The Brazen Word


Last Friday’s concert at Carnesecca Arena has been called a lot of things.

Its official title was Urban Music Fest. Its unofficial, but more accurate, name was Black Music Fest, the original name of Haraya’s annual music festival. It’s been called a success, a failure, a drawn-out profanity fest, a helluva time, and everything in between.

One thing the concert definitely was, was a step forward in St. John’s recent efforts to host large-scale concerts. Whether it’s a step in the right direction, well, that’s debatable.

The biggest complaint concerning this concert was the narrow demographic it appealed to.

Like Haraya President Patricia Ambroise said, this concert should have been called Black Music Fest.

But that’s not necessarily a bad thing.

Haraya, who co-sponsored the concert, is the official Pan-African organization at St. John’s. So to ask that the concert showcase anyone other than who Haraya’s members wanted would be like asking President George W. Bush to nominate a liberal Supreme Court Justice.

Why would they?

This was not a concert whose main purpose was to draw the most diverse crowd possible. If Haraya wanted to do that, there would have been at least a few inexpensive local acts opening for Papoose and Elephant Man.

There wasn’t, and that’s more than fine.

For Haraya and the Campus Activities’ concert committee, this concert was a success, bar none. Despite the hours that saw only a DJ playing recorded music, the crowd of 1,429 was into it. People were dancing, singing, and clapping – the majority of the crowd was obviously having fun.

Even freshman soccer star Gary Lewis got in on the fun as he found his way on stage before getting yanked off by a couple of Public Safety officers.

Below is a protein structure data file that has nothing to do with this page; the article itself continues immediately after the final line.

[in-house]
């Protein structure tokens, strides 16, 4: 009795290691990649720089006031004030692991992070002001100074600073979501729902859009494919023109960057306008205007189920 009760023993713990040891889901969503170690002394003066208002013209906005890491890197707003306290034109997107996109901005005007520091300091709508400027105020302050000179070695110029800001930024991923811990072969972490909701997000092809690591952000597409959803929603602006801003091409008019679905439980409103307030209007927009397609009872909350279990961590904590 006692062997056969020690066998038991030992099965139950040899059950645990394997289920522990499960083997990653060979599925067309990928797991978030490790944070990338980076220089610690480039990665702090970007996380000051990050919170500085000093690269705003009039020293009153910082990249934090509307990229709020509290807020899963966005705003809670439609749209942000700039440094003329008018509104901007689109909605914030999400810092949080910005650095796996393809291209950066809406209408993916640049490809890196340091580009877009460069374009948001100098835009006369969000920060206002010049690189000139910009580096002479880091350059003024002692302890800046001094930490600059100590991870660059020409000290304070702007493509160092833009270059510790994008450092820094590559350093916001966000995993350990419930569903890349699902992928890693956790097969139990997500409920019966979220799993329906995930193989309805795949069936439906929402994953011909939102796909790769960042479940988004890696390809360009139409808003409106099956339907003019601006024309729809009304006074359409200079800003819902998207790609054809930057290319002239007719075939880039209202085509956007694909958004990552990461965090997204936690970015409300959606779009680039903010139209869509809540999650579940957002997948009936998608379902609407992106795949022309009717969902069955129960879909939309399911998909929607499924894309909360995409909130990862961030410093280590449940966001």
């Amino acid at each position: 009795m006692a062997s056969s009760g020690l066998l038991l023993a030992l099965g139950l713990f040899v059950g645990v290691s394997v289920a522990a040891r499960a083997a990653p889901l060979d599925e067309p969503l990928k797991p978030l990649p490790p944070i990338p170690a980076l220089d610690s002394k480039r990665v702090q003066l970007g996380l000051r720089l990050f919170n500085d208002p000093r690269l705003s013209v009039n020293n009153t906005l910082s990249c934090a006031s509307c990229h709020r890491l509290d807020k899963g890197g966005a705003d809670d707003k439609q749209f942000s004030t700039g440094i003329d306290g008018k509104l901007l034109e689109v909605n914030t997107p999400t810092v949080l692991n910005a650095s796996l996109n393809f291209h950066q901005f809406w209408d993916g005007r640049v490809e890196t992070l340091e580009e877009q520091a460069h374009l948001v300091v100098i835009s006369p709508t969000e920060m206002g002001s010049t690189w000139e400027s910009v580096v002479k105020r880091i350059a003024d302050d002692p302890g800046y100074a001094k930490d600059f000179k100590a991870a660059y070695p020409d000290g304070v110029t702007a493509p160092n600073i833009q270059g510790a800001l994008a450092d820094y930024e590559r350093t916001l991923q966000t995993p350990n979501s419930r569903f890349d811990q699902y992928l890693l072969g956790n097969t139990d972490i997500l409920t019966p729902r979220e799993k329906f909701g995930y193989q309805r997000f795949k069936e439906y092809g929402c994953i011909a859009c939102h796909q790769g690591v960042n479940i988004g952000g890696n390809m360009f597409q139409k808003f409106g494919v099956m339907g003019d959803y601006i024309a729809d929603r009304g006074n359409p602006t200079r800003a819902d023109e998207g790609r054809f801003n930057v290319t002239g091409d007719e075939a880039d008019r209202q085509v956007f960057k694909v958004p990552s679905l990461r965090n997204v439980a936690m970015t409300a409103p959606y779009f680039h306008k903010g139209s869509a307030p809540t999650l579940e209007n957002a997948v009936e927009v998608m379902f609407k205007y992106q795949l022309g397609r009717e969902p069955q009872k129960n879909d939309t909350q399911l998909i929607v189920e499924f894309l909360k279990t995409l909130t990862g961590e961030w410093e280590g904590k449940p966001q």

And for the concert’s critics, mainly composed of white, Long Island, rock and roll types that crave a Suburban Music Fest, your voice is definitely legitimate and necessary.

Like I said, there was no reason for Haraya to book anyone other than who they wanted. With over $80,000 in their budget, the Pan-African organization has the capital and man-power to drop $50,000 on a large-scale concert.

The problem is that there is no organization at St. John’s with that kind of financial status. The Italian or Gaelic societies could not throw a concert anywhere nearly as big as Haraya’s was, even if they wanted to.

The students on this campus who complain about not having Maroon 5 or Green Day visit St. John’s have to understand that, without the man-power and sense of identity that Haraya has so successfully demonstrated over the years, that will never change.

So, for now, the administration, namely the concert committee, needs to represent those students outside of Haraya’s demographic. The next concert on this campus that is not thrown by Haraya has to appeal to a wider audience.

It’s all about money. And until an organization has the kind of finances that Haraya does, concerts will never appeal to a wider demographic.